What is Thatch and Why is it a Problem?
Thatch is the organic layer made up of dead and living stems which naturally occurs on the lawn. It builds up between the surface of the soil and the bottom of the grass blades. A little bit of thatch is okay. The trouble starts when 15mm or more of this layer has collected on your lawn.
Thatch can cause multiple problems. Excess thatch (over 15mm as shown in this image) may increase the likelihood of pest problems by harbouring insect populations. It may also make your lawn more
prone to turf disease, because the thatch layer remains moist and dark (an ideal environment for fungus growth).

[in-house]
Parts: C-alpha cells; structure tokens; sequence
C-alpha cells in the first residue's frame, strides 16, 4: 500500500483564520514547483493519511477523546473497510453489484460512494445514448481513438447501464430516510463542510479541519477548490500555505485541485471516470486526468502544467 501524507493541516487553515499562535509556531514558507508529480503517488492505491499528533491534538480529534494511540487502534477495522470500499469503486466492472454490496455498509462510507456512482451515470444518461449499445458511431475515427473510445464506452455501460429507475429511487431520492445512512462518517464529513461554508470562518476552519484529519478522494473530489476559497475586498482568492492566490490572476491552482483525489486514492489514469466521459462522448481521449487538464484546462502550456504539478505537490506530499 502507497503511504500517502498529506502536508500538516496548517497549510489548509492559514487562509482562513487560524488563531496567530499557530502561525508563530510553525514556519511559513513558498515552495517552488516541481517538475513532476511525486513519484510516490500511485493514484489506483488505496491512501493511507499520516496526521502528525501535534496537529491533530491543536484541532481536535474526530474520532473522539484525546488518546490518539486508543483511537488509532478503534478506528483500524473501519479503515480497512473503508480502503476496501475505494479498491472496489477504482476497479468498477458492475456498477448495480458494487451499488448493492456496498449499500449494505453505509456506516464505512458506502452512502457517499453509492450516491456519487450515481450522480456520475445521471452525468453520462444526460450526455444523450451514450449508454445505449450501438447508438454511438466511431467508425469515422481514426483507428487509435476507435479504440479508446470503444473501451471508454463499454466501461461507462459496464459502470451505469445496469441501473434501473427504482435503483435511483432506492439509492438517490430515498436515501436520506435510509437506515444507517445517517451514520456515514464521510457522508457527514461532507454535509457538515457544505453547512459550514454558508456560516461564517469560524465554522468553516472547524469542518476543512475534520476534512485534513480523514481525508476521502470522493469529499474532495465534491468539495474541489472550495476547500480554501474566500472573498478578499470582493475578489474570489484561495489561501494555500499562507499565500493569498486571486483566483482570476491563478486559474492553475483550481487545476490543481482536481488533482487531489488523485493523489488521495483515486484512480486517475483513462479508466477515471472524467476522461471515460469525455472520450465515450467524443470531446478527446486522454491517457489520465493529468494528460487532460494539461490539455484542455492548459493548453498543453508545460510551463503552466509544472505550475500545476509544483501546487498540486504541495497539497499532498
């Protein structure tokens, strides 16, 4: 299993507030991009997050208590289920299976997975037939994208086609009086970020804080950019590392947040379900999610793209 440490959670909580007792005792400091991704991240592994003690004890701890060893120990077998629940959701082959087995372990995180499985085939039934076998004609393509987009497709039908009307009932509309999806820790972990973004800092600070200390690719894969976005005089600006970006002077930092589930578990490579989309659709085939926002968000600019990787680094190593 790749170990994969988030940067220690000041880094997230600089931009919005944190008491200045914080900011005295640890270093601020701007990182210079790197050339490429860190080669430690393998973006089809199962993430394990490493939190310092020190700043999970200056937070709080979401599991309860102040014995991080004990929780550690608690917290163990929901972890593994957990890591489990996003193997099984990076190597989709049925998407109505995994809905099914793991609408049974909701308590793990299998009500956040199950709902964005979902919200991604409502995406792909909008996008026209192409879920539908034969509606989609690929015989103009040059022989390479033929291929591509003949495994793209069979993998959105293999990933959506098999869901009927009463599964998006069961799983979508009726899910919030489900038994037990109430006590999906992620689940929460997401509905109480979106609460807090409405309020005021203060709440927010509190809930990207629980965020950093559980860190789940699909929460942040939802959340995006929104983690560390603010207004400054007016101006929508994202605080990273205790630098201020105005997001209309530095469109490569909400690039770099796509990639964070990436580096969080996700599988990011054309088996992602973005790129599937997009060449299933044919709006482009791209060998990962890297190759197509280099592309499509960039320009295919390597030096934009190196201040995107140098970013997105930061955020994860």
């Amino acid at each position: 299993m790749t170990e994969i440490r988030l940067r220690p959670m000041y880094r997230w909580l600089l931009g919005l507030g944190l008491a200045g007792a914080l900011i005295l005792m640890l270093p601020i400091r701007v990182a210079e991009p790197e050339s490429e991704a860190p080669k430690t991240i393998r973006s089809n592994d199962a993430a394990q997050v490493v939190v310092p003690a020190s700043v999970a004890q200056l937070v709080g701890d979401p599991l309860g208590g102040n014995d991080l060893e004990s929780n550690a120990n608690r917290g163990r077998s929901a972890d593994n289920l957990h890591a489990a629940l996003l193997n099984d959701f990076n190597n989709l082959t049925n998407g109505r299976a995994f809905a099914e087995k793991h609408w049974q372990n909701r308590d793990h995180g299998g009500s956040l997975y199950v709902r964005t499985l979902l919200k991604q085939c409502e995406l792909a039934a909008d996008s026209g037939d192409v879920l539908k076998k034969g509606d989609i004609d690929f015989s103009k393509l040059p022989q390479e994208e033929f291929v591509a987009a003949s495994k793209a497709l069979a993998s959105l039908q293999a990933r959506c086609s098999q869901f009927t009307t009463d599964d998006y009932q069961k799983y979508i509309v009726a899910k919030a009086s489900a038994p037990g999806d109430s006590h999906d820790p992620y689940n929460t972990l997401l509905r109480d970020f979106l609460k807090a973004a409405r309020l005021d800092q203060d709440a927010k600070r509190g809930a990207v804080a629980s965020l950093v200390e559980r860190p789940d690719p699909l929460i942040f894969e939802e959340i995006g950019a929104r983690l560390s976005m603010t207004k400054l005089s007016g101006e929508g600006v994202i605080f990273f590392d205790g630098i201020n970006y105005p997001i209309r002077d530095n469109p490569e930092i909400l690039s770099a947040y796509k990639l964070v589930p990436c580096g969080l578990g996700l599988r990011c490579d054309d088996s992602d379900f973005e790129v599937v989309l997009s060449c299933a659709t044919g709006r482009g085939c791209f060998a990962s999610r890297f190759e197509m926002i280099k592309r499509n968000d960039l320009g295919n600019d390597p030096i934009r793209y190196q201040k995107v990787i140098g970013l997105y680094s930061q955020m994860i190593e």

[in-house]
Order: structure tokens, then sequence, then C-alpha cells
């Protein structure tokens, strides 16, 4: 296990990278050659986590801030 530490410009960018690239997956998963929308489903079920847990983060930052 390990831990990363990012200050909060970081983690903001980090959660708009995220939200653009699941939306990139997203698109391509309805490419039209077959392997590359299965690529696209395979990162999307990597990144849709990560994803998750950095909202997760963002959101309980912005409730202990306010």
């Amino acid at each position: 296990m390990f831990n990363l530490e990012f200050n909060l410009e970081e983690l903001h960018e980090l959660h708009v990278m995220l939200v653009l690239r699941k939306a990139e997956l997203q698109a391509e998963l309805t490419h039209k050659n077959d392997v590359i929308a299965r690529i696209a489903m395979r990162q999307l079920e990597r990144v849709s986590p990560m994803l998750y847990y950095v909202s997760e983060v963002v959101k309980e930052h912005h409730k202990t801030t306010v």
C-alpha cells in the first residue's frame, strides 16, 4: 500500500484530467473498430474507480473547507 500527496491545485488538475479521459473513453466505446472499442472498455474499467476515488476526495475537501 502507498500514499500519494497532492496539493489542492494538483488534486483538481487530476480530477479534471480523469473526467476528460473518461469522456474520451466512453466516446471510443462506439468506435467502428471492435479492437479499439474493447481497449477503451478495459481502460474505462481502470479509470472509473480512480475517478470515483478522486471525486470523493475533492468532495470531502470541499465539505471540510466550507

And because a dense layer of thatch can absorb any application done to the yard, its presence can reduce the effectiveness of various lawn care treatments. For example, your fertiliser or grub/weed control products won’t do much good if they are caught up in a thick layer of thatch.
Thatch build-up can also impact the overall health of your lawn by making it difficult for oxygen and water to penetrate through its layers into the soil. The key to healthy turf is healthy roots, but roots must first have those elements reach them in order to thrive.